2 January 2018

East Africa: EAC Wary of Surrogate Coins

EAST African Community (EAC) member states are moving to adopting a regional single currency with caution over growing adoption of cryptocurrencies or digital designed currencies, including the famous Bitcoin, the 'Daily News' can establish.

In translating its dream into reality, the EAC Partner States aim to harmonise monetary and fiscal policies, financial, payment and settlement systems. Other areas include the need to harmonise financial accounting and reporting practices; harmonise policies and standards on statistical information and establish an East African Central Bank.

The 'Daily News' contacted the Central Bank (BoT) management on the threat of growing use of digital currencies to the region's intention to have a single currency to be used across its six members -- Tanzania, Kenya, Uganda, South Sudan Rwanda and Burundi.

In response, Tanzania's Central Bank Director of NationalPayment System, Mr Bernard Dadi said the process leading to adoption of a single currency was still underway, albeit new challenges such as the growth of Bitcoin, one of the famous virtual currencies.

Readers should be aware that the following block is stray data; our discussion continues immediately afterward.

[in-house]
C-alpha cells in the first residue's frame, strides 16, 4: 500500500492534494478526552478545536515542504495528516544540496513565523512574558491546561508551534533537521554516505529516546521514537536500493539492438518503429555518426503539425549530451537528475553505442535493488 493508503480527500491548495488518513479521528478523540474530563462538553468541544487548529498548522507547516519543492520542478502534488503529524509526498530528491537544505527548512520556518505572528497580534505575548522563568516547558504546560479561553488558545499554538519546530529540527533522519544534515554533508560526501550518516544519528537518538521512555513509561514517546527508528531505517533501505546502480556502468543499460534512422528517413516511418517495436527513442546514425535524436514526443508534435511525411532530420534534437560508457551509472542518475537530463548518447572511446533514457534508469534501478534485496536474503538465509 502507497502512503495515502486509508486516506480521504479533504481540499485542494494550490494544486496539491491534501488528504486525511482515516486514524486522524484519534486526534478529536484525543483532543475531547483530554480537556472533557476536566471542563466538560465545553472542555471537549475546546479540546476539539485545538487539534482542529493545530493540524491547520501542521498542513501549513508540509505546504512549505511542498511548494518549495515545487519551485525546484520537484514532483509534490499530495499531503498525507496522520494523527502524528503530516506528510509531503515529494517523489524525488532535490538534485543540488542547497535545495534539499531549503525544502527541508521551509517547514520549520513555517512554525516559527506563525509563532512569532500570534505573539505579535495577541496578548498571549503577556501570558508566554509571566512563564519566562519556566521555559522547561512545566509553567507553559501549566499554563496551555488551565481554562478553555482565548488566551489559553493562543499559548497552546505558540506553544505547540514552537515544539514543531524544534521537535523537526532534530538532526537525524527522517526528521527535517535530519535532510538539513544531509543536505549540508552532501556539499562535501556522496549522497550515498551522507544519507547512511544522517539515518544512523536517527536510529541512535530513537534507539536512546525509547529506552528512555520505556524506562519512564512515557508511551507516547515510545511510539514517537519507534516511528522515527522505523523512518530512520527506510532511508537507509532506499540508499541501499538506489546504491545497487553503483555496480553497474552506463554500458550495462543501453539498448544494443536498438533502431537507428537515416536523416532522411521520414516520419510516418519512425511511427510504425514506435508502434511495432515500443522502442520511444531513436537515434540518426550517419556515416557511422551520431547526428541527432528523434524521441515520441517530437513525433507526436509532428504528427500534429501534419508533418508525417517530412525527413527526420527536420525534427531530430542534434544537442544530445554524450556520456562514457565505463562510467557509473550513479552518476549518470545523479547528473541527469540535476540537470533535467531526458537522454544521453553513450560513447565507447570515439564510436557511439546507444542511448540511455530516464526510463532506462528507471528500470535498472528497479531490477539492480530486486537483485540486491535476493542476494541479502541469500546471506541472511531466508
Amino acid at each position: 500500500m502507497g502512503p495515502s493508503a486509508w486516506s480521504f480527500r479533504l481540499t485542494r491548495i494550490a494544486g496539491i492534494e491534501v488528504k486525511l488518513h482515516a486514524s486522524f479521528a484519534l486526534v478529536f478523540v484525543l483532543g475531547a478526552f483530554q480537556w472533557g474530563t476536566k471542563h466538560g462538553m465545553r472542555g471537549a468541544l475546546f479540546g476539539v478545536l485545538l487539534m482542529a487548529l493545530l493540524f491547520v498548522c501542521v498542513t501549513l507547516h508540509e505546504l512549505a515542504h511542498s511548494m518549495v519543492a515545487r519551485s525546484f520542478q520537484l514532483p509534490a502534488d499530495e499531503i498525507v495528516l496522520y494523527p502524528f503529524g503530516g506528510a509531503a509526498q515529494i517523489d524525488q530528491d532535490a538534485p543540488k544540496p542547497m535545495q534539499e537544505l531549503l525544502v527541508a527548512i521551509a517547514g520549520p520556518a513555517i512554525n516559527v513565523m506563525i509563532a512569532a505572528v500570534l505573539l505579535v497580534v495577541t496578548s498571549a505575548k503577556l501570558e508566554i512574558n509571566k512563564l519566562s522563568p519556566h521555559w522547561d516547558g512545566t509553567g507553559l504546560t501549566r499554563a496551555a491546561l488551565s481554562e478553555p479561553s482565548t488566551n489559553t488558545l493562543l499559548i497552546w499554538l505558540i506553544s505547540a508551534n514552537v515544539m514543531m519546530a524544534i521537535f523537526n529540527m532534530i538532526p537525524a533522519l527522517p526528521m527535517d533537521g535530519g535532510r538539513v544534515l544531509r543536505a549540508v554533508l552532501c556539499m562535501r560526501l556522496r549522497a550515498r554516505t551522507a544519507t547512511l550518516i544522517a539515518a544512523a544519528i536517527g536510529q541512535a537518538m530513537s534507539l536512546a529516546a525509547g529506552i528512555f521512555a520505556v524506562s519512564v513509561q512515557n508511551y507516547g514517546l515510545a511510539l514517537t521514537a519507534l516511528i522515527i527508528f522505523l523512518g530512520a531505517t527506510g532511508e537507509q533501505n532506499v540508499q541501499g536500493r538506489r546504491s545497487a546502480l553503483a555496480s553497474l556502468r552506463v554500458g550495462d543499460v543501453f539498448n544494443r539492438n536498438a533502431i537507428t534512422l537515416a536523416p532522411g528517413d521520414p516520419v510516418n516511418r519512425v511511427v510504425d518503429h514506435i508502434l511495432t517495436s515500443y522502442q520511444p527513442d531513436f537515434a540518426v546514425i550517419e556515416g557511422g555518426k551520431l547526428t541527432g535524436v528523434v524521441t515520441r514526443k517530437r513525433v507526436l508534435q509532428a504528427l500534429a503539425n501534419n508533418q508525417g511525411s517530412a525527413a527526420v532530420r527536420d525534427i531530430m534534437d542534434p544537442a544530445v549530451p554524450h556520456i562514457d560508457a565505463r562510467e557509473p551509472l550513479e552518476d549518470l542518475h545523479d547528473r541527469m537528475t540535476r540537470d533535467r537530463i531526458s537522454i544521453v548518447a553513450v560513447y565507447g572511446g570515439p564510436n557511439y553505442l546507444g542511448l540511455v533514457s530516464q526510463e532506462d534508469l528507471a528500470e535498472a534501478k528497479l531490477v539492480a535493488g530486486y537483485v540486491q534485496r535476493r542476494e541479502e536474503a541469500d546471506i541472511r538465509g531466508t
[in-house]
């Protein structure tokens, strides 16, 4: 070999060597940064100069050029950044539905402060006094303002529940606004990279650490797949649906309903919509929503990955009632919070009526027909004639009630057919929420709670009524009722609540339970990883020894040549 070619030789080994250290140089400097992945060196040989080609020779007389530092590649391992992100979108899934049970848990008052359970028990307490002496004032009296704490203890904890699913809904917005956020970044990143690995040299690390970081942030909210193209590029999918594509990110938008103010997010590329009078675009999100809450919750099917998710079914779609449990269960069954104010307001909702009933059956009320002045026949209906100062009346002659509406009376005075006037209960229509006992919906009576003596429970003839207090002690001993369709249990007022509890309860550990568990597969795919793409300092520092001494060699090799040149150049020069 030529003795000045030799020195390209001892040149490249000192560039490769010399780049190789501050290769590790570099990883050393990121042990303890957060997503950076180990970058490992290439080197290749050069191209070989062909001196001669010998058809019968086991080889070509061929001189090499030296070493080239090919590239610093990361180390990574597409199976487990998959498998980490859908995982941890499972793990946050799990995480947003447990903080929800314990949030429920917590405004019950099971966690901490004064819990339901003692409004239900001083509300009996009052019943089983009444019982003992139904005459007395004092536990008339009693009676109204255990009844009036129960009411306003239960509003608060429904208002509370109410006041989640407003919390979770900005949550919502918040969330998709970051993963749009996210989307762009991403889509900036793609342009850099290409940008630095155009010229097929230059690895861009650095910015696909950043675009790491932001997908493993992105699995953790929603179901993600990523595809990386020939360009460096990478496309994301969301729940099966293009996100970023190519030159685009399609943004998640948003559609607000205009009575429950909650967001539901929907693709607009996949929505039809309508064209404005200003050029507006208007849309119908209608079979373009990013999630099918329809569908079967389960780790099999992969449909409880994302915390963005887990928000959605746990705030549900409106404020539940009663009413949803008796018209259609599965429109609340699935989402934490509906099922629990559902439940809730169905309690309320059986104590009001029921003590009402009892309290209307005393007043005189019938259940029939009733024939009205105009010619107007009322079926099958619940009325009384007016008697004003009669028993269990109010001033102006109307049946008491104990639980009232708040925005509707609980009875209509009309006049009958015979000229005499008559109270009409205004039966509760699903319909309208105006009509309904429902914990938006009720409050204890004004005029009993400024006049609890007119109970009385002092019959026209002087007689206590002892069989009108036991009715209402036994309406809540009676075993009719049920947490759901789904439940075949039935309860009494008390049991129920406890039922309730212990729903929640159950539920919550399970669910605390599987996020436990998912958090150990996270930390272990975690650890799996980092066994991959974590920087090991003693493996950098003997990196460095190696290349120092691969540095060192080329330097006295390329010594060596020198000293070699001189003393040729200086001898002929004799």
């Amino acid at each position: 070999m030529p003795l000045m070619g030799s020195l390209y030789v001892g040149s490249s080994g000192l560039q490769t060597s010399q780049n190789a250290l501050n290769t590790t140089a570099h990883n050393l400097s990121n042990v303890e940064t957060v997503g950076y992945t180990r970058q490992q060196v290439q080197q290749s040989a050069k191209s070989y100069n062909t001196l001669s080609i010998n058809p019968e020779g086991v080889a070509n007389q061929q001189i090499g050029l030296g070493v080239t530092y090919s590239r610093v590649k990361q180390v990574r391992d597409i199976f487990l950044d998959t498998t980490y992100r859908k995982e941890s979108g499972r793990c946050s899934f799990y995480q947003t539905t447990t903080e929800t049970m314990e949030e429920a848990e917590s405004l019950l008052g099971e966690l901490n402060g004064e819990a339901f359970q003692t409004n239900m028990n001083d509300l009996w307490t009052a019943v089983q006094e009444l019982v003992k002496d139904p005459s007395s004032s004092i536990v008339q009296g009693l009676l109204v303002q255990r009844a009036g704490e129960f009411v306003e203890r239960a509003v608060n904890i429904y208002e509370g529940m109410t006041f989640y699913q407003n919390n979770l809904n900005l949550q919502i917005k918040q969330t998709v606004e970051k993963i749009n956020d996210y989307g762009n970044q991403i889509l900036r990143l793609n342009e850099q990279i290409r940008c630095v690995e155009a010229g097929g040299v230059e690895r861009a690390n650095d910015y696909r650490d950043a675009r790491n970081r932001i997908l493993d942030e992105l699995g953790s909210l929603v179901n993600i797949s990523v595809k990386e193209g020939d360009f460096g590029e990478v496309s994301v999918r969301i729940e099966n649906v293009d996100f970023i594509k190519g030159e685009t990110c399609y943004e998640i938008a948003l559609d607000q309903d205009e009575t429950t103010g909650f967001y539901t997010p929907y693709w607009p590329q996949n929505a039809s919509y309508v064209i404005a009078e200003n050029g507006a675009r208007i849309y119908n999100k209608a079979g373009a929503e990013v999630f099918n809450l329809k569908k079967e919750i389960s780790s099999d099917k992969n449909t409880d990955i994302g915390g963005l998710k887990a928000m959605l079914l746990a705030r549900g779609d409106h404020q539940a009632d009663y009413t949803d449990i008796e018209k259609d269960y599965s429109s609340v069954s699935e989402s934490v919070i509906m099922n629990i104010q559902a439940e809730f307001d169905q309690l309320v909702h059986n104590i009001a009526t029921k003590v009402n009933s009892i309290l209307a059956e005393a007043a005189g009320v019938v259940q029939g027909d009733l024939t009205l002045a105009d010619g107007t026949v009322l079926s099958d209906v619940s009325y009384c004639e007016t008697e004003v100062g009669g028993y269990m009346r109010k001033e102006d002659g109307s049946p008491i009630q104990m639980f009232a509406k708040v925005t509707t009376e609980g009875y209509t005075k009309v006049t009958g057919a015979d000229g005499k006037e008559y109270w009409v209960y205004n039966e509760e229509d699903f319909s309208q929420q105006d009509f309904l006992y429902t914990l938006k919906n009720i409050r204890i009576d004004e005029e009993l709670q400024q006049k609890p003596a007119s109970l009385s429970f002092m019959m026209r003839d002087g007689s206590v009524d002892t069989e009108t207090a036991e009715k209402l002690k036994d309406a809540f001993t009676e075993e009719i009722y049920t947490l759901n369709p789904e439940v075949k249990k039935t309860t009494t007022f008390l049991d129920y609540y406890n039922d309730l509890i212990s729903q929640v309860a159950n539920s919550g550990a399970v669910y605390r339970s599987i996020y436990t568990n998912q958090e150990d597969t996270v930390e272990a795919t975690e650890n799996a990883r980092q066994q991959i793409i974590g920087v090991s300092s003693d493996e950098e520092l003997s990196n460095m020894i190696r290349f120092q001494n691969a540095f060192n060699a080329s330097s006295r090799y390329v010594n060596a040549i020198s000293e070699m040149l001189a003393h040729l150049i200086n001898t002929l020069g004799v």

"The objective of Bitcoin founders is quite different from that of Community Member States on establishing a single currency. As we've said, the process to have a single currency is still underway with consideration of available challenges including the growth of Bitcoin," Mr Dadi responded.

The Central Bank of Kenya, says Mr Dadi, had since warned the people over increasing adoption of the cryptocurrencies including Bitcoin. According to the BoT official, Uganda is another EAC member state that has warned its people against the use of the Bitcoin.

"Not just in Kenya ... South Africa, Swaziland, Namibia, Uganda and other African nations have since warned their people over Bitcoin," he added. Public warning apart, the BoT has told the 'Daily News' that it would soon issue a policy directive on the usage of the cryptocurrency within Tanzania.

Prior to the issuing of highly anticipated policy directive, the official says that "... cryptocurrency experts from UK have already conducted workshops for BoT management and senior staff on these currencies." In addition, he says, the ongoing process covers approval of some recommendations resulting from workshops that covered Central Bank of Tanzania board members.

Climaxing in 2017, Bitcoin dropped sharply to $16,563 and then $12,191 close to Christmas Day, after having shot to as high as $19,000 on some exchange networks over the last quarter of last year. Data compiled by Bloomberg, an online platform that delivers business and markets news, data, analysis and video worldwide, shows that the Bitcoin dropped by almost 40 per cent.

According to the EAC website, co-operation in monetary and fiscal matters in order to establish monetary stability within the Community now aims at facilitating economic integration efforts and the attainment of sustainable economic development of the Community.

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